The joy of Chinese chicken

Sichuan chicken with sweet peppers

- Advertisement -

There comes a time in the life of all skottel-equipped stir-fry mechanics when they want to break with the greasy past and embrace the high heat of the new. In the exciting world of Chinese-influenced cooking, the only way to go is authenticity, in equipment and supplies. Instead of a skottel, let me suggest a wok. And instead of the usual heavy reliance on MSG-enhanced sauces and condiments, here’s the chance to cook with sichuan peppers x a seasoning agent both novel and subtle, yet destined to revolutionise your expectations of Chinese-influenced cuisine.

To make sichuan chicken for four, you will need:
• 800g chicken breasts

• 50mm fresh root ginger

• 2 cloves garlic

• 3 small Chinese cabbages

• 3 spring onions

• 3 red or green sweet peppers

• 2 tablespoons medium dry Cape sherry

• 2 tablespoons dark soya sauce

• 1 teaspoon sesame oil

• 2 teaspoons brown sugar

• 2 red or green chillies

• 1 teaspoon whole Sichuan peppers

• 0,5 cup peanut oil

If Peanut Oil is unavailable, add a teaspoon of peanut butter to canola or sunflower oil. The big deal in this method is high heat. High heat and oil make one hell of a mess, with the inevitable spattering, plus the atomised oil in the air. What goes up must come down, and airborne oil coats every hard-to-reach surface in the kitchen. The wise cook does his wok stuff outside, over a friendly Cadac. U sing the heavy knife of your choice – may I suggest an original Chinese-made stainless-steel cleaver available from Asian supermarkets – fillet and skin the breasts. Cut meticulously into 5mm strips, keeping the slices uniform in all dimensions. This not only looks good but, given the stopwatch-driven short cooking times, ensures that cooking is even throughout. Peel and crush the garlic; peel and finely chop the ginger. Remove the roots and any bruised leaves from the spring onions, then cut into 15mm sections on the diagonal, a decorative flourish called “horses’ ears”. Finely chop the chillies, leaving the pips in the mix. Top, tail and de-pip the sweet peppers, then cut into uniform strips. Chop the Chinese cabbages. If these are unavailable, use regular cabbages instead. T horoughly mix the seasoning in a bottle, combining the soya sauce, sherry, sesame oil and brown sugar. Heat your wok over a high gas flame. The keyword here is “high”. Pour in the peanut oil and bring to smoking heat. Be warned, these are dangerous times. Pour in half the chicken and stir-fry with great energy for 60 seconds. Remove and reserve in a covered bowl. Repeat with the rest of the chicken. D rain off all but three tablespoons of the oil. Bring to medium heat, then add the garlic, ginger and chillies. Stir-fry for 45 seconds, then add the spring onion for 30 seconds, followed by the sweet peppers and the cabbage for 45 seconds. Avoid burning! Return the chicken to the pan and stir well to combine with the spices and vegetables. Pour in the mixed seasoning and add the sichuan peppers. Stir very well, adding salt if necessary. Serve at once over white rice or Chinese noodles. Nothing goes better with this combination of unexpected tastes than a couple of near-freezing imported Pilsners. – David Basckin |fw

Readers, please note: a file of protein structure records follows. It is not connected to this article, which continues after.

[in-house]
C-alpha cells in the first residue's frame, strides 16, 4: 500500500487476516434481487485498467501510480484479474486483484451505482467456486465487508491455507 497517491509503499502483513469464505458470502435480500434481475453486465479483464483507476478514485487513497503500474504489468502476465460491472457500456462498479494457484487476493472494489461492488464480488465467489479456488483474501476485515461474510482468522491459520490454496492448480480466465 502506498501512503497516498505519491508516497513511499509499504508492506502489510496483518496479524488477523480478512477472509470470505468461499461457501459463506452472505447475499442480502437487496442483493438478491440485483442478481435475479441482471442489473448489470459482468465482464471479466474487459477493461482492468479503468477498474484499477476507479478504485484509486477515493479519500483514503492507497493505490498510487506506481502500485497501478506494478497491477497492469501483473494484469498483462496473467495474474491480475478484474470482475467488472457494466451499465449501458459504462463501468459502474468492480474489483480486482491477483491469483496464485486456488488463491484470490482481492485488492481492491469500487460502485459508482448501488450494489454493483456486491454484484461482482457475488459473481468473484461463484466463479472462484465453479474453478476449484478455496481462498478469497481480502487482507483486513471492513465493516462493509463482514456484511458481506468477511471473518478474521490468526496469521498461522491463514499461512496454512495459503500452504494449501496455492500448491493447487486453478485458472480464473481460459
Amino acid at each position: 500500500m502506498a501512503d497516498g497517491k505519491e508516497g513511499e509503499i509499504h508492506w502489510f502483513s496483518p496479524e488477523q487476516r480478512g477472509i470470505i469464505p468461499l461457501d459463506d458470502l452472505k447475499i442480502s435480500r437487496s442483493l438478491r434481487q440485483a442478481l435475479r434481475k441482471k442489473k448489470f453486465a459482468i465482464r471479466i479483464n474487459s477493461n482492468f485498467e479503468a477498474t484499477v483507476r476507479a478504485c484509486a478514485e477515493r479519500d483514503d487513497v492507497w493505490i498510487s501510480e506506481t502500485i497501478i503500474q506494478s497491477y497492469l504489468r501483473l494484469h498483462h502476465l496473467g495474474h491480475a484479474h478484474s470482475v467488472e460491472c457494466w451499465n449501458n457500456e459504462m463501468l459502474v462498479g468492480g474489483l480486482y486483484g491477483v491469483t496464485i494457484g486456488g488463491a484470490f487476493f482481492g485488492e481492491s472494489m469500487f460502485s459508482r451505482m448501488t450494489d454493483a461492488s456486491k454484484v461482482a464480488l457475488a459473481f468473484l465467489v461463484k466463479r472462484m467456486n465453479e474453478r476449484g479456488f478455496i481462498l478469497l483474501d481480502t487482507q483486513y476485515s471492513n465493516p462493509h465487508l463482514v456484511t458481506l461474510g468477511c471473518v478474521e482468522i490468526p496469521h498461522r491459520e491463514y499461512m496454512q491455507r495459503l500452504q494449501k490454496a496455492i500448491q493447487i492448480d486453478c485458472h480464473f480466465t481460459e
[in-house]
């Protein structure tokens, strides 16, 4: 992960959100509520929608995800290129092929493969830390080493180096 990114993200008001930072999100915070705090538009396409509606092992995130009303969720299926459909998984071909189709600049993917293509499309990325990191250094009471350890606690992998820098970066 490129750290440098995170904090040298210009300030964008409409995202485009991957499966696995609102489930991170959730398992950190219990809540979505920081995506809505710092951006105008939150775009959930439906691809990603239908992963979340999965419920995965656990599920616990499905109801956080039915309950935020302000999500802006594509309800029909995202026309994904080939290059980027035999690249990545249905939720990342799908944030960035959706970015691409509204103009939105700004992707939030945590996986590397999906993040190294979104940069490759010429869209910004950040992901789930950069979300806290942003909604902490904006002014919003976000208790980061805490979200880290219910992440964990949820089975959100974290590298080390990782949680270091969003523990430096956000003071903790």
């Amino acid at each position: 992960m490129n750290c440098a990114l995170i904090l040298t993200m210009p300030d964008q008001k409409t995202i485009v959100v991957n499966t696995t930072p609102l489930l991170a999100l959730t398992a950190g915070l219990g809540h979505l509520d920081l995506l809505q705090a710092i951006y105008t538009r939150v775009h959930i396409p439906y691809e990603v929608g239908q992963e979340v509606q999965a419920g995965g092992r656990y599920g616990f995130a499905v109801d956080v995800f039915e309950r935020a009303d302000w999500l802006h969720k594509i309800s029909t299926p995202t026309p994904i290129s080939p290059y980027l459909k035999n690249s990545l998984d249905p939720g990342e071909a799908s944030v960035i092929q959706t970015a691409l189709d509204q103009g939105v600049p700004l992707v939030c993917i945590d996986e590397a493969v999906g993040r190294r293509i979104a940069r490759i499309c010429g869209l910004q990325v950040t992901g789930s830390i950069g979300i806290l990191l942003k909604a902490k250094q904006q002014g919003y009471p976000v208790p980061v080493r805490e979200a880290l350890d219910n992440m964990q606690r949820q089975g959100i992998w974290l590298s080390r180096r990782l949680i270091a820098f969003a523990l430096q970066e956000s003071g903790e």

- Advertisement -